What is Hip Replacement Surgery?

What is Hip Replacement Surgery?

Hip replacement surgery, also known as hip arthroplasty, is a procedure where the bones that form your hip joint are removed and replaced with implants. Hip replacement surgery helps reduce pain and improve function, especially if the pain interferes with daily activities and nonsurgical treatments are ineffective. The most common conditions that cause damage to the joint requiring hip replacement surgery are osteoarthritis, rheumatoid arthritis, and osteonecrosis.

Types of Hip Replacement Surgery


NewYork-Presbyterian Columbia Orthopedics surgeons are experts at performing a less-invasive, muscle-sparing hip replacement surgery called the "anterior approach," and traditional hip replacement surgery, commonly referred to as the "posterior approach."

The anterior approach involves a small incision toward the front of the hip, while the posterior approach requires the surgeon to make an incision on the back of the hip. Both methods are highly effective, but recovery times may be shorter with the anterior approach.

The three major hip replacement surgeries are known as:

Total hip replacement surgery

Total hip replacement surgery (total hip arthroplasty) is the most common type of hip replacement. Worn-out or damaged sections of your hip are removed and replaced with artificial implants made of ceramic, durable plastic (highly cross-linked polyethylene), and metal (titanium). Most total hip replacements performed by Columbia Orthopedics surgeons are done through the anterior approach.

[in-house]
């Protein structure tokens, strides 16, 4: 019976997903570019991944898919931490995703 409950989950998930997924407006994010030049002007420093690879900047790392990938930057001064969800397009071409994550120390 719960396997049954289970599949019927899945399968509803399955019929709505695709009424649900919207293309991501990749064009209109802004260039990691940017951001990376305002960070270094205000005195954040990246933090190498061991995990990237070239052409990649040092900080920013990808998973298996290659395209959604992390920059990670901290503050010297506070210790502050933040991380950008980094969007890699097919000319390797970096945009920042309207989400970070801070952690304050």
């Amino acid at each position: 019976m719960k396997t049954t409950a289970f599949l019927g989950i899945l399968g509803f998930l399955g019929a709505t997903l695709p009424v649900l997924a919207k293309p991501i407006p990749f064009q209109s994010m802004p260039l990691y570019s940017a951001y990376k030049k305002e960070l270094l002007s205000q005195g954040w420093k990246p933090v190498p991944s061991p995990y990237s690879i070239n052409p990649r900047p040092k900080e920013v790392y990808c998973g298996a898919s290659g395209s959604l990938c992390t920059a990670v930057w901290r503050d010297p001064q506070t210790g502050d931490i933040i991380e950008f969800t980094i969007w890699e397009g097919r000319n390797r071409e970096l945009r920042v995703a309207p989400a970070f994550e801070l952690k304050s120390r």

Total hip replacement surgery diagram

Partial hip replacement surgery

Partial hip replacement surgery (hip hemiarthroplasty) is mostly performed in patients with a fractured hip. This involves removing the broken femoral head, which doesn't heal reliably in certain hip fractures, and replacing it with metal while leaving the socket alone. Partial hip replacement can be done through the anterior or posterior approach, depending on surgeon’s training and experience or the patient’s medical needs.

Hip resurfacing surgery

Hip resurfacing surgery requires the replacement of the surfaces of the femoral head and socket with metal (cobalt chromium). It has largely fallen out of favor due to concerns about the release of metal debris from the surfaces. It is an option in selected younger and active (typically male) patients and can be done through the anterior or posterior approach depending on surgeon training and experience.

How is a Hip Replacement Surgery Performed?


Hip replacement surgery typically takes one to two hours to complete, whether posterior or anterior. Before your surgery, you will receive anesthesia to induce a pain-free, sleeplike state for your surgery. The two most common types of anesthesia utilized are:

  • Regional anesthesia temporarily numbs the lower half of the body. Patients also receive sedation medication to sleep peacefully throughout the operation. Unlike general anesthesia, when sedation is discontinued, you will awaken almost immediately and without pain as the regional anesthesia (spinal or epidural) is still working.